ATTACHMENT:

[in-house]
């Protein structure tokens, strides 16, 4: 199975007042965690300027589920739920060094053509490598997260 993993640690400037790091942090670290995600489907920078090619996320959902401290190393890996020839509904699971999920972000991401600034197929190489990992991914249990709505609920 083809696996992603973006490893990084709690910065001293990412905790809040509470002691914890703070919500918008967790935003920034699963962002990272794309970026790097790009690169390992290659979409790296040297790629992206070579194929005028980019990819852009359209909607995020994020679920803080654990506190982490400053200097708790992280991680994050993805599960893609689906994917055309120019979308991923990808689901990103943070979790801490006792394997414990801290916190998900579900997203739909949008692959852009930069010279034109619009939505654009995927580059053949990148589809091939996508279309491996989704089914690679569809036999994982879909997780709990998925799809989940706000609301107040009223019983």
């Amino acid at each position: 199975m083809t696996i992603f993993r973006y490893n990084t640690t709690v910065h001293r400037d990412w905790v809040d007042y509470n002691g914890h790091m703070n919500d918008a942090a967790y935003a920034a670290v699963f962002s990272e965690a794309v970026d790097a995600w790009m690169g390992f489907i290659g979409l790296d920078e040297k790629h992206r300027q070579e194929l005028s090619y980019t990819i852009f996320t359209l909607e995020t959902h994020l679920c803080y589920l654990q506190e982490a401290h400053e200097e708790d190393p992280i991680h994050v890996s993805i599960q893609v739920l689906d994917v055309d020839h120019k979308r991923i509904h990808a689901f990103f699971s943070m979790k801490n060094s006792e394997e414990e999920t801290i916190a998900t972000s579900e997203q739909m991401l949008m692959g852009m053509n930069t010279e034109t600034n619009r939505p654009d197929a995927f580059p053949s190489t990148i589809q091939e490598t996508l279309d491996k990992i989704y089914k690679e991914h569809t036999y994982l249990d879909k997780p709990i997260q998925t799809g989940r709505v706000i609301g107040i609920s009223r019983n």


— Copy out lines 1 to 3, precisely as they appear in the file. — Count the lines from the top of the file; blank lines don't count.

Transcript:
[in-house]
């Protein structure tokens, strides 16, 4: 199975007042965690300027589920739920060094053509490598997260 993993640690400037790091942090670290995600489907920078090619996320959902401290190393890996020839509904699971999920972000991401600034197929190489990992991914249990709505609920 083809696996992603973006490893990084709690910065001293990412905790809040509470002691914890703070919500918008967790935003920034699963962002990272794309970026790097790009690169390992290659979409790296040297790629992206070579194929005028980019990819852009359209909607995020994020679920803080654990506190982490400053200097708790992280991680994050993805599960893609689906994917055309120019979308991923990808689901990103943070979790801490006792394997414990801290916190998900579900997203739909949008692959852009930069010279034109619009939505654009995927580059053949990148589809091939996508279309491996989704089914690679569809036999994982879909997780709990998925799809989940706000609301107040009223019983």
């Amino acid at each position: 199975m083809t696996i992603f993993r973006y490893n990084t640690t709690v910065h001293r400037d990412w905790v809040d007042y509470n002691g914890h790091m703070n919500d918008a942090a967790y935003a920034a670290v699963f962002s990272e965690a794309v970026d790097a995600w790009m690169g390992f489907i290659g979409l790296d920078e040297k790629h992206r300027q070579e194929l005028s090619y980019t990819i852009f996320t359209l909607e995020t959902h994020l679920c803080y589920l654990q506190e982490a401290h400053e200097e708790d190393p992280i991680h994050v890996s993805i599960q893609v739920l689906d994917v055309d020839h120019k979308r991923i509904h990808a689901f990103f699971s943070m979790k801490n060094s006792e394997e414990e999920t801290i916190a998900t972000s579900e997203q739909m991401l949008m692959g852009m053509n930069t010279e034109t600034n619009r939505p654009d197929a995927f580059p053949s190489t990148i589809q091939e490598t996508l279309d491996k990992i989704y089914k690679e991914h569809t036999y994982l249990d879909k997780p709990i997260q998925t799809g989940r709505v706000i609301g107040i609920s009223r019983n």